Earlier this week, the usual morning birdsong was punctuated by a low deep rumble that sounds like a cross between a power drill and a lion. The first time I heard this in the wild, I jumped about a foot; I think there is something primordial in our brains that registers this new noise as an alarm. In any case, once you hear it, you won’t soon forget it.
They’ve done some studies on alligator bellowing in Saint Augustine that finds a correlation between the frequency of the bellow and the size of the alligator, meaning that males can establish territory and dominance without a physical altercation. BBC Earth did a video on the physics of this here.
This “water dance” is the result of such low frequency vibrations that they are undetectable by the human ear, and the vibration then moves up into the throat to produce the audible roar.
As you can see in the video, females bellow or roar too, but they don’t have the infrasonic ability to produce that deep deep sound. We were watching the baby gators at the pond one day, and the mother was hidden under the bank. When the babies began to yelp in alarm, so she roared, sending the group I was standing with into the air to reclaim their golf cart seats!!!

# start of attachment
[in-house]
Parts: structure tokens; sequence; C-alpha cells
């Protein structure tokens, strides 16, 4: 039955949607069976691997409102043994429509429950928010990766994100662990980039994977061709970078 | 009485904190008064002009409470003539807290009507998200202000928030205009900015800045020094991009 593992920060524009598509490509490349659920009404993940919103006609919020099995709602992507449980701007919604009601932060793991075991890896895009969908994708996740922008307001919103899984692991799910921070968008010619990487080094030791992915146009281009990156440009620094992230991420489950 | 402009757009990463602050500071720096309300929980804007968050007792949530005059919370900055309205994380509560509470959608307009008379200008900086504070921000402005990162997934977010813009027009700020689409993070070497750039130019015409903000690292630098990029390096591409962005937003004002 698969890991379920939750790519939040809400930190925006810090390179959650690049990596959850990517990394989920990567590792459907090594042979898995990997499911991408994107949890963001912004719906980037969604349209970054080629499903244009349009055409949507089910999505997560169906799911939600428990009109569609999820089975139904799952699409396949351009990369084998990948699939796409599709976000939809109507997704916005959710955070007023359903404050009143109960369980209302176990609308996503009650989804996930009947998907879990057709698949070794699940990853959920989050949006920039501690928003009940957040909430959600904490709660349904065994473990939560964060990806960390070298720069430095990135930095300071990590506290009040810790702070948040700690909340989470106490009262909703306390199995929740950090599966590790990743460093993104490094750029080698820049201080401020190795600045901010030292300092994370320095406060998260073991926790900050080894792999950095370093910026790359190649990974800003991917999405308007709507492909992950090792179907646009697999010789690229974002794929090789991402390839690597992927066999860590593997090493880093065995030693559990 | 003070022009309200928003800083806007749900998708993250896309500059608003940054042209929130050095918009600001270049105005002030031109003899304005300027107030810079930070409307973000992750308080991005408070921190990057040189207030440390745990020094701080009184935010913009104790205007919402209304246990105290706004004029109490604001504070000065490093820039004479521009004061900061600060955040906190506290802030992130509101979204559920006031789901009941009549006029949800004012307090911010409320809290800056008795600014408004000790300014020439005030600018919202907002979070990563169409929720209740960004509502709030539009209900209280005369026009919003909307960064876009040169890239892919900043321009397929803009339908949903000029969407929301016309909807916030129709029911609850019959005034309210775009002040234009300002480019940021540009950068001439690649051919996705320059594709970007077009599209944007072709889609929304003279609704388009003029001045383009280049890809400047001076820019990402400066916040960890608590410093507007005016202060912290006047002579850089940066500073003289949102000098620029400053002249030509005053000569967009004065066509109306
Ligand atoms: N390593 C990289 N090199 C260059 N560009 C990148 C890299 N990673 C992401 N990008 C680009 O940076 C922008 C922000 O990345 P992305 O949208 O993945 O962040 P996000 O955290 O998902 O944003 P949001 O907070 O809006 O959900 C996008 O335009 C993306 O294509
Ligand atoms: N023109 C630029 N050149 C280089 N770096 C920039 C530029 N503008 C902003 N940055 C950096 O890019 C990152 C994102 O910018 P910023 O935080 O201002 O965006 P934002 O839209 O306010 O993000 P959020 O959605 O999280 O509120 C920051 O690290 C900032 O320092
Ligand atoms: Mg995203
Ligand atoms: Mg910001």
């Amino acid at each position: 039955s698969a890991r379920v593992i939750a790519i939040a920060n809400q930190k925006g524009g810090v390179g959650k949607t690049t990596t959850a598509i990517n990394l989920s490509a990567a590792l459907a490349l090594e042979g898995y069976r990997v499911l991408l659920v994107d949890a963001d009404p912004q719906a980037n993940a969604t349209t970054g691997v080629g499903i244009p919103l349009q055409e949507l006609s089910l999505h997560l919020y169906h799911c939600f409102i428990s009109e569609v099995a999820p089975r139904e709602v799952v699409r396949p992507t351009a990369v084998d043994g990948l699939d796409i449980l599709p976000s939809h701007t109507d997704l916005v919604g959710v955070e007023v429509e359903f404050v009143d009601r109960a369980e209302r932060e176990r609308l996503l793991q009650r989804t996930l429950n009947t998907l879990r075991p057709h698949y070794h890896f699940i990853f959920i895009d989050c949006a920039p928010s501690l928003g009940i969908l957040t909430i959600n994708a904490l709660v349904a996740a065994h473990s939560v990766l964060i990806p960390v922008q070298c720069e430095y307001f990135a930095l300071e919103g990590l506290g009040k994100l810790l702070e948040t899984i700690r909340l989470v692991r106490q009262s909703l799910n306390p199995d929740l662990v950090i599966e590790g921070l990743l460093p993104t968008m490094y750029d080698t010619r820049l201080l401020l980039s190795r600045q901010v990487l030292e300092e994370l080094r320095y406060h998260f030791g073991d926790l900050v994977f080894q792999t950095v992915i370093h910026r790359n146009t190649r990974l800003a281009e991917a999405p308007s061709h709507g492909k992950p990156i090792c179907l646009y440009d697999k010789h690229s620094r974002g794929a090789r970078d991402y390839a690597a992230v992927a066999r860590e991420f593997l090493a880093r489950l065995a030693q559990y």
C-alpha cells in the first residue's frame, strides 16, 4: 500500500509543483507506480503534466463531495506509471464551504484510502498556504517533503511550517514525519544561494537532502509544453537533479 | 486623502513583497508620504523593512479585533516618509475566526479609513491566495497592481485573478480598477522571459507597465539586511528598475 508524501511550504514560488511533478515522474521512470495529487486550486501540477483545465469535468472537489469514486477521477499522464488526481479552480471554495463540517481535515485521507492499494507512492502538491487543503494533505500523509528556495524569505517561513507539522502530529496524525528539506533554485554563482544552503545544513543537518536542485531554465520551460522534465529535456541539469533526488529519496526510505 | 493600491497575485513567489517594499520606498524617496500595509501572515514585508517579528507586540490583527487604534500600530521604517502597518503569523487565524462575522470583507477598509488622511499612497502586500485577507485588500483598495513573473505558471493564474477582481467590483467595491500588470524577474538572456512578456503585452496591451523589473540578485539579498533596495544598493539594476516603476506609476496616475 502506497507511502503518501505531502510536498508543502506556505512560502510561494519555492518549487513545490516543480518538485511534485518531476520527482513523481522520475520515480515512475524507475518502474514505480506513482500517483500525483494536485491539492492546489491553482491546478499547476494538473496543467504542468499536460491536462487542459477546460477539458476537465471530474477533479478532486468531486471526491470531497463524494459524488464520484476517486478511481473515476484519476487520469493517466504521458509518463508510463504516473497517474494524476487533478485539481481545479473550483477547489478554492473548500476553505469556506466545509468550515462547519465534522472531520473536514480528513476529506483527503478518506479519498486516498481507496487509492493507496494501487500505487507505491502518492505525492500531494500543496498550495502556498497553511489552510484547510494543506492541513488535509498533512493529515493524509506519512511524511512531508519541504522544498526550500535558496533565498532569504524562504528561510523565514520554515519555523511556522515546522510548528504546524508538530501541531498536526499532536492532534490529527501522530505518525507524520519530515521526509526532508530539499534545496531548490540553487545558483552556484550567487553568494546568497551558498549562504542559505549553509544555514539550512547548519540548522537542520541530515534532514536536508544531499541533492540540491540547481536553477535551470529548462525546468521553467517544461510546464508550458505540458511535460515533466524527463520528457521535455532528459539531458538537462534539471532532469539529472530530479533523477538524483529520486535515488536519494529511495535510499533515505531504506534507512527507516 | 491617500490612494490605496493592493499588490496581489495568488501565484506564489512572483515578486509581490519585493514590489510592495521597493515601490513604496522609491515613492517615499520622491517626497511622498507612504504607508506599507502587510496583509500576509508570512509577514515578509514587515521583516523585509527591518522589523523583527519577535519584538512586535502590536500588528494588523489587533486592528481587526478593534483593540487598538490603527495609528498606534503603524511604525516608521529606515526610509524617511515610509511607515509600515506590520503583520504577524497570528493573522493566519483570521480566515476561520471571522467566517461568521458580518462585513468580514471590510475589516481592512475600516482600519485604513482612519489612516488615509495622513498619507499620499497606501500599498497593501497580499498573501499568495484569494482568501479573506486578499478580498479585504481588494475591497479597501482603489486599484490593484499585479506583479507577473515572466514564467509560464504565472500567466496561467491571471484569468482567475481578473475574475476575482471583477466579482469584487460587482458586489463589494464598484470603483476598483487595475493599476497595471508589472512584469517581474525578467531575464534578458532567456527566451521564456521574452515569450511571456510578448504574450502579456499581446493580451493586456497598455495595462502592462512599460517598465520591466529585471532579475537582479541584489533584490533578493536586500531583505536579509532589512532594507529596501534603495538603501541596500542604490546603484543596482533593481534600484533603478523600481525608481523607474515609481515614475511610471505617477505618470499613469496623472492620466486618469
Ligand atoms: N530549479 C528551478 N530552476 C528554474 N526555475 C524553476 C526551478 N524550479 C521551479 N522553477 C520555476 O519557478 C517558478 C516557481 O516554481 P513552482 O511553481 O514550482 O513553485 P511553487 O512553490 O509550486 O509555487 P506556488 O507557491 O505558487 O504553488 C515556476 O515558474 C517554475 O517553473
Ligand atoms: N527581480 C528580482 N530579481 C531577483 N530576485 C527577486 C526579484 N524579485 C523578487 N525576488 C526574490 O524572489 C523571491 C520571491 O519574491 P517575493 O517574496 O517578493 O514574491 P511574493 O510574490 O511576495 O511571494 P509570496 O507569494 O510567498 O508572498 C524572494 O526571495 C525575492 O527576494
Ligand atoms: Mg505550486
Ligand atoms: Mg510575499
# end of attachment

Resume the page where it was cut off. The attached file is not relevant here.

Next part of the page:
More footage of alligator bellows:
I have been trying to capture an alligator bellowing on video for years. For an animal that makes such a huge noise, they are often hidden in narrow stream passages in the marsh, or just out of my view from roads and pathways. So I was pretty delighted to find this backyard bull vocalizing where I could both see and film him, in great light. I took over three minutes of straight video: here is the uncut version. This particular alligator has one bright yellow scute on his tail, earning him the family nickname of yellow-tip; he has been plying the waters behind our house for at least a decade.
One July morning I was out on the north end of the island and there was a pair of alligators that seemed to be in conversation: as hard as I tried I could only capture the sound. The road vibrated, so they were close, but I couldn’t find them in the marsh or the pond.